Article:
The Department of Transport has released the first draft of the South African Shipping Company Bill, 2022 that aims to establish the country’s first national carrier.
South Africa is mostly reliant on foreign governments and companies for essential imports and exports. As a result, a national shipping company could shield the country from supply chain disruptions, said the department.
The South African Shipping Company (SASCO) falls under the government’s ambitious plans to reform the maritime sector enshrined in the Comprehensive Maritime Transport Policy. The policy initiative dates back to 2017, when the government first set out this goal.
The department’s aim has been to, through consultations, take steps toward the establishment of a national shipping carrier as a ‘strategic pillar in the revival of the maritime transport industry.’
Consultations are planned to begin this month with important virtual stakeholders from across the country. Entities that wish to express their interest or comment are to inform the department.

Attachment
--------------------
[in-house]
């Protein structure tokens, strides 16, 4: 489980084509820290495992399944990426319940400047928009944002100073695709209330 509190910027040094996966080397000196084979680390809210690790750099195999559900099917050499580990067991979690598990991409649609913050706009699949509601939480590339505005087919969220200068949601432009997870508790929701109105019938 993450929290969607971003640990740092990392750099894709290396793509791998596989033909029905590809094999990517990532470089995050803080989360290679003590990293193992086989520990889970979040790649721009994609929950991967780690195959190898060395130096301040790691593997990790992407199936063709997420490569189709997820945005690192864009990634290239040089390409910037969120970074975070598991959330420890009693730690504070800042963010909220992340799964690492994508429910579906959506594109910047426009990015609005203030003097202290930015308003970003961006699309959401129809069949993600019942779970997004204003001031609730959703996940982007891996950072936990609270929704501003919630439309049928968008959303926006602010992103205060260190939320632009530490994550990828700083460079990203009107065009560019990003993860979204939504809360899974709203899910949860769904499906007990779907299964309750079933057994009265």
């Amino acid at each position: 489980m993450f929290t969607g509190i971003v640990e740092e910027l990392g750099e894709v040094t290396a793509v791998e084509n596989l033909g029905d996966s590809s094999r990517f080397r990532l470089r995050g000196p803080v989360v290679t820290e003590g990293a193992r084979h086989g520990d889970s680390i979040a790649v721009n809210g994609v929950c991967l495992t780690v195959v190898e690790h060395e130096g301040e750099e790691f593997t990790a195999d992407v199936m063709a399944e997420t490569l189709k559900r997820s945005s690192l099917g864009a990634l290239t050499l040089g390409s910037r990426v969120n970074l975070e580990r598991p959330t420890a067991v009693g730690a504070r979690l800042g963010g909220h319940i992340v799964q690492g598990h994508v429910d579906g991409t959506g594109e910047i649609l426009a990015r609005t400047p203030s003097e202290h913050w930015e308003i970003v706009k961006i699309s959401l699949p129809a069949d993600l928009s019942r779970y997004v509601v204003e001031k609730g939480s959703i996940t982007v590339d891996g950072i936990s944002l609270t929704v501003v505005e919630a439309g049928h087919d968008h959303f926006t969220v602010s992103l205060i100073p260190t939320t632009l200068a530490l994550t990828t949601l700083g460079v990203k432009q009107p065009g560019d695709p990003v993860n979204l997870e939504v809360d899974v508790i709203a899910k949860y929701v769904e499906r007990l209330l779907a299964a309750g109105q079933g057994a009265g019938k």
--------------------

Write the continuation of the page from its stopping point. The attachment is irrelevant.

According to the bill, the South African Shipping Company (SASCO) will be under the authority of a minister chosen by the president, who would, in turn, appoint a board that then designates a CEO.
What will it do
The shipping company is set to own and manage a fleet of vessels, either bought or built, that will work alongside and aid logistics services and infrastructure.
On top of traditional carriage of export and imports as the ‘preferred national shipping carrier, the company will also engage in the following services:
• Tanker services
• Bunkering services (supplying ships with fuel)
• Container services
• Bulk cargo services
• Coastal shipping services
Who is going to pay
SASCO will be financed by the “Industrial Development Fund” as well as money appropriated by Parliament.
Specific details on the financing are yet to be defined, with the financial implications of the establishment of the company not being compiled as of yet, according to the bill.